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Mortgage Modifications Don’t Decrease Monthly Payments for Many, Causing Defaults

The Comptroller of the Currency’s new report on the mortgage market in the fourth quarter of 2009 also sheds light on some of the problems reported by borrowers accepting all temporary and permanent modifications (including ones in HAMP) — problems which, left unchecked, will likely lead to higher delinquency rates. In the fourth quarter of 2009, 21 percent of those with modified mortgages saw their monthly payments go down by less than 10 percent, nearly 5 percent saw no change to their monthly payments and nearly 13 percent saw their payments increase as a result of participating in modified mortgage programs. While these numbers are better than a year ago, when nearly 25 percent of borrowers saw no change to their monthly payments and another 25 percent saw an increase in their payments, they’re still not helpful for reining in delinquencies or foreclosures.

How could this be so bad? Although 84.2 percent of modifications in the quarter involved some kind of rate reduction, 82.3 percent involved the capitalization of missed payments and fees — which means that the payments and fees were added to the principle and began to accrue interest. Only 6.8 percent of mortgages involved a principle reduction, despite the fact that the average American homeowner owes $1.14 on a mortgage for every dollar of the house’s assessed market value. Another 6.1 percent involved a principal deferral — which means borrowers would only be making interest payments, not payments on the mortgage itself, which was a key feature of many subprime and predatory loans.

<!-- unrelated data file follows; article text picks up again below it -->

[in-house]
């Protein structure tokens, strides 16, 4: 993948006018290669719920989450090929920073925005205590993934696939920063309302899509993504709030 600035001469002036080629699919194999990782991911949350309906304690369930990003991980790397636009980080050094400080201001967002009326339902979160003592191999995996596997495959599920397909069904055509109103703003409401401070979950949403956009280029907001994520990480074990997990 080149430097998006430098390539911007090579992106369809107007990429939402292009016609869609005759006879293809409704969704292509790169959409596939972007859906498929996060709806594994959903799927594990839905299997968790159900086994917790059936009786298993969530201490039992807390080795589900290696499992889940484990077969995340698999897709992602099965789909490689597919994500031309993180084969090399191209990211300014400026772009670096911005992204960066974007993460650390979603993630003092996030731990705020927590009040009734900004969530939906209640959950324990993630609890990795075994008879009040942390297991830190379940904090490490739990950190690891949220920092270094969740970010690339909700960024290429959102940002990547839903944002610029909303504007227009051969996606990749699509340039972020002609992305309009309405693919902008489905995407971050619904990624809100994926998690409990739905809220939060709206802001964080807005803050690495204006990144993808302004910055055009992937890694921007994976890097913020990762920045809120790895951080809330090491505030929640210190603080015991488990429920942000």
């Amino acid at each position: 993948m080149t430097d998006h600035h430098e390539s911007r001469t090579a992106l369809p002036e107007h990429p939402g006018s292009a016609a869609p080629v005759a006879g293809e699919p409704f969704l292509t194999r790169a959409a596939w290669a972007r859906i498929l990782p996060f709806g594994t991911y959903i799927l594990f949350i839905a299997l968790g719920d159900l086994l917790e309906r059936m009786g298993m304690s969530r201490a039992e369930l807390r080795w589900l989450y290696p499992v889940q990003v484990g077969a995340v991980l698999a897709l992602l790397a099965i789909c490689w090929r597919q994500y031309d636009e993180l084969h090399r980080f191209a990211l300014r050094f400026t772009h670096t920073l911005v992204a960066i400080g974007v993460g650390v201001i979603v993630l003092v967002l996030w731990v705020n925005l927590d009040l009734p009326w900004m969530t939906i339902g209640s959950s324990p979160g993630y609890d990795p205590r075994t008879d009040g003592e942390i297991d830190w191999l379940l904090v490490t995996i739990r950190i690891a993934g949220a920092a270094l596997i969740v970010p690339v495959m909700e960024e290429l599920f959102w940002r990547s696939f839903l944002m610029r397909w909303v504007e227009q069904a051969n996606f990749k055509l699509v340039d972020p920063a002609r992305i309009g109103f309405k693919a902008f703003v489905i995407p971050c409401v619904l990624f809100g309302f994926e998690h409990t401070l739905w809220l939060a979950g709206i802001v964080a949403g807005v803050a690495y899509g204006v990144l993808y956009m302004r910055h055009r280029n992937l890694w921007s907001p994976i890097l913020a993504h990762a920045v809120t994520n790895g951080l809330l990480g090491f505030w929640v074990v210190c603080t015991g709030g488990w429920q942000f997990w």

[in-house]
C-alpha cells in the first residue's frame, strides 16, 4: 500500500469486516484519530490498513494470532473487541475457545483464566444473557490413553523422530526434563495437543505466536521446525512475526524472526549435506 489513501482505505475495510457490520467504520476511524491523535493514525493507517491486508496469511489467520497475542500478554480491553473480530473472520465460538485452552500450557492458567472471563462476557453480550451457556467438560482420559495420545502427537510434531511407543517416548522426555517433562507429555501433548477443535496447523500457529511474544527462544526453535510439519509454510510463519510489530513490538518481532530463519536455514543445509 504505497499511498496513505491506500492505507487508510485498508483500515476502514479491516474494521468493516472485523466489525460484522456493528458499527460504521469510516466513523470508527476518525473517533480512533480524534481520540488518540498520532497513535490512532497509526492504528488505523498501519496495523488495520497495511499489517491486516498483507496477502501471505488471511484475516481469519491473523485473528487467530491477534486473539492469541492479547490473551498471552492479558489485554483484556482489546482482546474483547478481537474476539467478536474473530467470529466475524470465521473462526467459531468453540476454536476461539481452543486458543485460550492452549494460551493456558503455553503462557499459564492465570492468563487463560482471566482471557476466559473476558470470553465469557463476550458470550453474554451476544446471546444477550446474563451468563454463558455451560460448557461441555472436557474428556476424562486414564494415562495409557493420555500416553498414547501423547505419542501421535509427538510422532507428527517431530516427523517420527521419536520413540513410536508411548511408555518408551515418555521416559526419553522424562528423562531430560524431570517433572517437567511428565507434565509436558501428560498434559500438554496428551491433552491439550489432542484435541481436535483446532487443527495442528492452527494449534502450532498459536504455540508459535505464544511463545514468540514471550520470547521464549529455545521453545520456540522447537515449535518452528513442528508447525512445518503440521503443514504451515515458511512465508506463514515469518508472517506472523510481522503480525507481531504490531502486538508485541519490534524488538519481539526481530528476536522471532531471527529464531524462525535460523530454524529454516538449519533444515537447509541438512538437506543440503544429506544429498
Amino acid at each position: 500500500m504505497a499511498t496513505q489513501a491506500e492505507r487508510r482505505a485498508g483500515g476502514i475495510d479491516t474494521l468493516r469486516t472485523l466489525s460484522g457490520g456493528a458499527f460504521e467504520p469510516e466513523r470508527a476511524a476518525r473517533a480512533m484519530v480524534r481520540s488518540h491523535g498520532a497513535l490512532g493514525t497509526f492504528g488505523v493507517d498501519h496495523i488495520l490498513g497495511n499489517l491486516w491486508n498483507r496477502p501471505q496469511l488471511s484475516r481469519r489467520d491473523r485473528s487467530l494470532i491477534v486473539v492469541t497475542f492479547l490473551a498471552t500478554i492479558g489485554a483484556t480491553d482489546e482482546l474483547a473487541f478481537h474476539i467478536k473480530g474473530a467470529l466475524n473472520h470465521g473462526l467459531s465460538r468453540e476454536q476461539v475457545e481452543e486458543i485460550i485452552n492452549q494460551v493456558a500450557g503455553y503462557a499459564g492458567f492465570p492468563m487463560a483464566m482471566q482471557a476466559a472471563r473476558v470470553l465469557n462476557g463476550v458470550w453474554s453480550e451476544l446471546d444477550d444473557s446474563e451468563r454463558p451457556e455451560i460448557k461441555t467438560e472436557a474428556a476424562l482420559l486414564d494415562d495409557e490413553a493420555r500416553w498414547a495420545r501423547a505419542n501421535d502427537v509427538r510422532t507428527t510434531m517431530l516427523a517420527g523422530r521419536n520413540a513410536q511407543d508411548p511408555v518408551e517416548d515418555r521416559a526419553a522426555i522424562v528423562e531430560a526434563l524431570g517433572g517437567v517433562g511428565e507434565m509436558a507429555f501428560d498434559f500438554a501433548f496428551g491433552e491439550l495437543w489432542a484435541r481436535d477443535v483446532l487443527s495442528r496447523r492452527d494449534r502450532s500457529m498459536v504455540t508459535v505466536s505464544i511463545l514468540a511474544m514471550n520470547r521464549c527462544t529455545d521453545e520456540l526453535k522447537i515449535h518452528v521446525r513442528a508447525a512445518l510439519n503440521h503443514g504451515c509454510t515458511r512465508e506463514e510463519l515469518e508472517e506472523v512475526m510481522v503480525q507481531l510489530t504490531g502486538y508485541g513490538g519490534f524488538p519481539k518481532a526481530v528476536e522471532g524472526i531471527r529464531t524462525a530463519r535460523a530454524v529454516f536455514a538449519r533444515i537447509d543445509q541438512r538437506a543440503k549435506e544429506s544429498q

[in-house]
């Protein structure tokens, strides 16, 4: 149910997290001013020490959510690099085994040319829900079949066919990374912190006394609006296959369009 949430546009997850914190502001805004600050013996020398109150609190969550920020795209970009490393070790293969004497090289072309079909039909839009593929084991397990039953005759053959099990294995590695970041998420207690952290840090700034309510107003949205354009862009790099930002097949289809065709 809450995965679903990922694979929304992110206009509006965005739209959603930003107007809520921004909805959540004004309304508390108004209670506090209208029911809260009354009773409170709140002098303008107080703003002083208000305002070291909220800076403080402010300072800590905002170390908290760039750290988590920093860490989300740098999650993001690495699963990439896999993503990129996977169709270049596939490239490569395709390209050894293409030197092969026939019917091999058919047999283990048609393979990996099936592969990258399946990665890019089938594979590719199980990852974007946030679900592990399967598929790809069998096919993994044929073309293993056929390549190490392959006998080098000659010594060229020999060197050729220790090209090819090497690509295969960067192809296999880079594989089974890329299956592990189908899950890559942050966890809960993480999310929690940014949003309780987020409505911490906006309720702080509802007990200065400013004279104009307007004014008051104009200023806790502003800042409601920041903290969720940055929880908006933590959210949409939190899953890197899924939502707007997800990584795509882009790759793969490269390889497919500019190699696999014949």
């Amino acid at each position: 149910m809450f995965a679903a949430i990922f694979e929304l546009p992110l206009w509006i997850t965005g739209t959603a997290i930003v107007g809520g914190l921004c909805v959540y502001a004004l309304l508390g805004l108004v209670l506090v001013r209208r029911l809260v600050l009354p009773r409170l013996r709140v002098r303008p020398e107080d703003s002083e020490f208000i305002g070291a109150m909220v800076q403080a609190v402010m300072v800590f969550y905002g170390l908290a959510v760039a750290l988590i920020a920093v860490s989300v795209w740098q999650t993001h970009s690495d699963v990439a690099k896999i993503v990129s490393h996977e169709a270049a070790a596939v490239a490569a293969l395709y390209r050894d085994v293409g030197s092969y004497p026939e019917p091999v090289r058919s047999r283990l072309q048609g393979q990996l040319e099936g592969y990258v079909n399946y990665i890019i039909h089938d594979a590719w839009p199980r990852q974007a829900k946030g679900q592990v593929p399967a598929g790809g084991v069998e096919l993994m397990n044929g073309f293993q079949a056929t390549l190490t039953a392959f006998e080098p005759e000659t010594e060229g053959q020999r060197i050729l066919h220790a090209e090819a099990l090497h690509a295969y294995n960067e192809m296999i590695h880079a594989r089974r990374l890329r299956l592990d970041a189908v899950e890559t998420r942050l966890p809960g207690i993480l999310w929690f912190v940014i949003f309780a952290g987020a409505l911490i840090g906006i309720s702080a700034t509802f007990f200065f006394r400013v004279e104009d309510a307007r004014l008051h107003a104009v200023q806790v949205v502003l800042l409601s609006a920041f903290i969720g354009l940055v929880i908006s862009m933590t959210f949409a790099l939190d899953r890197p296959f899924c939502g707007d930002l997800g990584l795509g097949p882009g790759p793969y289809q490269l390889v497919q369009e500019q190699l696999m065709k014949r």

And although the report notes that most modifications involve some combination of actions, 8.7 percent of modifications in the fourth quarter of 2009 involved only capitalization, 4.3 percent involved only a rate and not a single bank offered only a principal reduction. Most combination plans included only the capitalization of missed payments and a rate reduction; about half involved an extension of the life of the loan. Suffice it to say, government subsidies or not, banks aren’t poised to lose a dime on modifications that don’t default.

Since the federally-managed HAMP program requires that people getting modified mortgages have their monthly payments lowered, people participating in the HAMP generally saw their payments lowered by more than 20 percent. Only 6.4 percent of participants had their payments lowered by less than 10 percent. The kinds of modifications HAMP participants received had similar patterns to the aggregate, with approximately 95 percent of borrowers receiving missed payment capitalizations and rate reductions, and around half getting term reductions. Unlike in the broader program, only 0.1 percent of HAMP modifications included a principal reduction, and a rather astonishing 26.8 percent of participants are getting a principal deferral. Modifications made under HAMP accounted for just over 17 percent of all mortgage modifications undertaken by the servicers in the study.